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Orphan hedgehogs – how to care for them

Keri Davies

Writer, The Archers

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Brookfield currently has some unscheduled guests – a family of orphaned baby hedgehogs (hoglets). Fay Vass of the British Hedgehog Preservation Society has been advising us on the story. Here is her advice on what you can do in similar circumstances.

If a hedgehog with young is disturbed, she may well harm or abandon her young. So please take care and try not to damage any potential nest, taking special care during peak baby season (May – August).

If there has not been too much disturbance and the mother is still around she may well move her hoglets to a new nest. However if she does not return overnight then the hoglets will need to be rescued.  



If you do disturb a nest, give the British Hedgehog Preservation Society a call as soon as possible, for more detailed advice on how to help the family stay together.

Any hoglets found out in the day will need to be rescued. Remember they do not come in ones, so do search for other orphans. Listen for a high pitched squeak. This is their distress call.

Watch out for domestic and wild creatures that are interested in a certain spot in the garden. They may have spotted a potential meal in an abandoned hoglet.

Care of the hoglets

A hedgehog should not sunbathe or wobble as it walks. Both of these are signs that it is very cold and poorly and needs warmth. Mum is the heat source for hoglets, and so orphaned hoglets need this warmth too. A wrapped hot water bottle in the bottom of a high-sided box will help. Make it a temperature that is comfortable to keep your hand on, and ensure it stays warm. If allowed to go cold, it will undo all the good it has done.

Offer an old towel or t-shirt in the bottom of the box for them to hide under and bring the box indoors somewhere quiet where there are no flies. Flies are a real problem for poorly or vulnerable hedgehogs. They lay eggs on them which, if allowed to hatch, cause all sorts of horrific problems.



If the hedgehog is able to eat, you can offer meaty cat or dog food and just water to drink. Very young hoglets will be feeding only from mum, so will need a substitute for that as soon as possible. They also need stimulating to toilet, so the sooner they get to an experienced rehabilitator the better.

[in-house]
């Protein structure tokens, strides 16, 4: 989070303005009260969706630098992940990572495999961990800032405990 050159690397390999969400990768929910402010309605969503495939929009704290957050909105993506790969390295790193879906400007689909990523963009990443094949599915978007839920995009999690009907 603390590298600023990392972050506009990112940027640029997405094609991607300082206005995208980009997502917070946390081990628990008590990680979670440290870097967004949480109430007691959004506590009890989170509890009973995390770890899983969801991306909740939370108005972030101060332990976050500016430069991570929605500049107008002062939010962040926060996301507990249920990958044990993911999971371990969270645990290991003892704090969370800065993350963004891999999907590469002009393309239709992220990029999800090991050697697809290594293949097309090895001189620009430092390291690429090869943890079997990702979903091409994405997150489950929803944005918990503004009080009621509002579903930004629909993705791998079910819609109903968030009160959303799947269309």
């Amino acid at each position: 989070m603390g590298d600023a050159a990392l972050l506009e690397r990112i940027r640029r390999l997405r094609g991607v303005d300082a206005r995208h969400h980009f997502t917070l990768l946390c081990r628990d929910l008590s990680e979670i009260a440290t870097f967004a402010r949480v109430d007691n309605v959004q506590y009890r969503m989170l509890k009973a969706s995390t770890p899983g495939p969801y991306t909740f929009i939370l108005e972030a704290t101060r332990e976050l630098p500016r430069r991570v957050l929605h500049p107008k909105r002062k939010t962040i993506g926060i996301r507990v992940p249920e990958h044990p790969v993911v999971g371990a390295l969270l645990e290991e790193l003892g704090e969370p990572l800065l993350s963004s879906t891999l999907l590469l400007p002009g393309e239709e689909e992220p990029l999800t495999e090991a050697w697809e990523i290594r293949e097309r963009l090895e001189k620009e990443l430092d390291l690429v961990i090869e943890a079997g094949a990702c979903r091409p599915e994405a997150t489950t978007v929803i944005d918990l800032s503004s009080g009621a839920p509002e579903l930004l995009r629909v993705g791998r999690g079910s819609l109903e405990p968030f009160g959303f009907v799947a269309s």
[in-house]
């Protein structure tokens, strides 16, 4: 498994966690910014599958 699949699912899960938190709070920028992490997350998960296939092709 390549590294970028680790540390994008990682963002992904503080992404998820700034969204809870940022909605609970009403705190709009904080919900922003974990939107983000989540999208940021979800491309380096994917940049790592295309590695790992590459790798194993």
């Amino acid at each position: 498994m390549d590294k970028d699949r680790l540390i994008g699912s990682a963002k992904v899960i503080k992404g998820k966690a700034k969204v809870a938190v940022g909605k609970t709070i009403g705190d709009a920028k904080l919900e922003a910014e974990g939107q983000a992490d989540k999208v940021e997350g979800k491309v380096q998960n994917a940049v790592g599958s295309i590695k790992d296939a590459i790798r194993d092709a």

In the garden

If a pile of leaves appears overnight in the garden, this may be an indication of a new nest. Sometimes female hedgehogs move their nursery nest at the last moment. They can be seen gathering nesting material and making a new nest. This can even be seen in the daytime. However the hedgehog will be moving with a purpose. Unlike most hedgehogs seen out in the day, it will not need to be rescued.

Watch the area. With luck, around four weeks later the hoglets may be seen venturing out of the nest for the first time.

Try to make your garden safer for hedgehogs. The BHPS leaflet Gardening with Hedgehogs gives lots of ideas on helping your local hedgehogs stay safe. If in doubt about whether a hedgehog needs to be rescued, give the BHPS a call. It is better safe than sorry and the sooner one is rescued the more chance it has of surviving.

If you are concerned about any hedgehog that you see, contact the British Hedgehog Preservation Society on 01584 890 801. If you can weigh the hedgehog first that is always helpful.

Fay Vass is chief executive of the British Hedgehog Preservation Society

More information about hedgehogs and how to help them

All images are copyright British Hedgehog Preservation Society and are used with permission

 

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